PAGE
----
the wife is going to make me sleep on the couch.

probably until we're back up over water.

ReachWest
Dec 20, 2012 - 10:40am

Bonus

Wow - Looks like Blythe and the monkeys will be getting nice Christmas bonuses this year - after all. Argh. Oh well - whatever.

balz
Dec 20, 2012 - 10:40am

binzer

Silver up 900% in a decade.

If you can't tolerate the heat, what do you do in the kitchen?

This is long term.

Nana
Dec 20, 2012 - 10:41am

Don't Worry

The Plunge Protection Team has everything under control......It's metal smashing day, they got to protect pigatha.

Anonymous
Dec 20, 2012 - 10:42am

Removed comment

Removed comment.

¤
Dec 20, 2012 - 10:42am

There outta be a law...

Fed’s $4 Trillion Rescue Helps Hedge Fund as Savers Hurt

By Bob Ivry - Dec 20, 2012 12:01 AM ET

Deepak Narula’s mortgage-bond fund is up 39 percent this year. George Sanchez’s monthly annuity payout is down 41 percent.

The near-zero interest rate the Federal Reserve charges financial firms, as well as securities purchases that will balloon the central bank’s balance sheet to almost $4 trillion next year, have made it easier for Narula’s $1.6 billion fund to thrive and more difficult for Sanchez, a former college library director, to enjoy retirement.

Chairman Ben S. Bernanke’s efforts to energize the U.S. economy since 2008 have been credited with rousing the housing market from a six-year funk, lowering the jobless rate and putting more money in the pockets of both mortgage lenders and borrowers. At the same time, Fed policy has been blamed for starving money-savers of income and boosting certain asset prices, widening the gap between the rich and the rest of the country, said Joseph E. Stiglitz, the Nobel Prize-winning Columbia University economist.

Monetary policy has been indirectly, surreptitiously helping the top and hurting the bottom,” Stiglitz said.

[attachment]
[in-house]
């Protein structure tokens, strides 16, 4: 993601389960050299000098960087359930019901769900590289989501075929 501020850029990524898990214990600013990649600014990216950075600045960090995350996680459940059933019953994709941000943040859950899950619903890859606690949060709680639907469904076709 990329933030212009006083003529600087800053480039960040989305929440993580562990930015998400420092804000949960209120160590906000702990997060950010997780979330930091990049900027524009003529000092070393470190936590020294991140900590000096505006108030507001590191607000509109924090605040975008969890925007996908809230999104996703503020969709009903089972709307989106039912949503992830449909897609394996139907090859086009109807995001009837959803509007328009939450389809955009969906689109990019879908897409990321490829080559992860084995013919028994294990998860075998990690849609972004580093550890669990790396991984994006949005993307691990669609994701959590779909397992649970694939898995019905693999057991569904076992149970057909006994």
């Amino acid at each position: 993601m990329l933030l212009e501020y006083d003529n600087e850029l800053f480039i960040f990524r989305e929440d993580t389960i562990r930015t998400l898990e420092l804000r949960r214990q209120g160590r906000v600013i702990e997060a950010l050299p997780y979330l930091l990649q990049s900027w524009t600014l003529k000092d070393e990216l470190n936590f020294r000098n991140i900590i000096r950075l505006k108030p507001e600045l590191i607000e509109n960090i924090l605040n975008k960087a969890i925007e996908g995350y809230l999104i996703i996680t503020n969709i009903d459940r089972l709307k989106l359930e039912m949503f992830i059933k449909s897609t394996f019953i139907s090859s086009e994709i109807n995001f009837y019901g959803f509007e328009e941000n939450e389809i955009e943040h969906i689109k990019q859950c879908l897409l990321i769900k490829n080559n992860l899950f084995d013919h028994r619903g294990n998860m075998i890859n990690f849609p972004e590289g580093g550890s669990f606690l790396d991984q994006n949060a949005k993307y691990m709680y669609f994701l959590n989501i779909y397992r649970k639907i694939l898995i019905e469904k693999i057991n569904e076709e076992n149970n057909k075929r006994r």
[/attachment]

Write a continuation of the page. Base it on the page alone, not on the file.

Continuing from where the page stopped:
Fed officials declined to comment for this story on whether their policies exacerbated inequality, said Barbara Hagenbaugh, a spokeswoman for the U.S. central bank. Bernanke said last year that the Fed aims “strictly to do what’s in the interest of the broad public.”

He said last week that the policies are intended to “try and create a stronger economy, more jobs, so that folks across the country, including places like the one where I grew up, will have more opportunity to have better lives for themselves.” Bernanke was raised in Dillon, South Carolina, population 6,745.

Divergent Paths

Since the end of the 18-month recession in June 2009, people like Narula and Sanchez have followed divergent economic paths. Earnings rose 5.5 percent last year for the 1.2 million households whose incomes put them in the top 1 percent of the U.S., according to estimates from the U.S. Census Bureau. At the same time, income fell 1.7 percent for the 97 million households in the bottom 80 percent -- those making less than $101,583.

After two rounds of asset purchases totaling $2.3 trillion through June 2011, the central bank began so-called QE3 in September. QE stands for “quantitative easing,” in which the Fed buys securities to channel cash into the financial system.

The goal is to stimulate spending and boost lending, which is meant to generate more jobs. Bernanke said last week the central bank will purchase $85 billion of assets a month next year “to increase the near-term momentum of the economy.” That would bring its balance sheet to almost $4 trillion, up from $924 billion on Sept. 10, 2008, the week before the collapse of investment bank Lehman Brothers Holdings Inc. deepened the recession.

Commodity Speculation

The Fed’s mortgage-securities purchases have bolstered...

https://www.bloomberg.com/news/2012-12-20/fed-s-4-trillion-rescue-helps-...

__________________

B. Bernanke: "QE is necessary....the benefits outweigh the costs." Jackson Hole ~ 8/31/12
~~~~~~~~~~~~~~~~~~~~~~~~~~~~~~~~~~~~~~~~~~~~~~~~~~~~~~~~~~~~~~~~
SpeakEasy,NewsTicker,iCandy-Vids https://www.tfmetalsreport.com/forums/frivolity-forum

zyx5432
Dec 20, 2012 - 10:42am

Unfortunately, this kind of

Unfortunately, this kind of looks just like the selloff into late December last year, after which we mounted a hell of a rebound. FWIW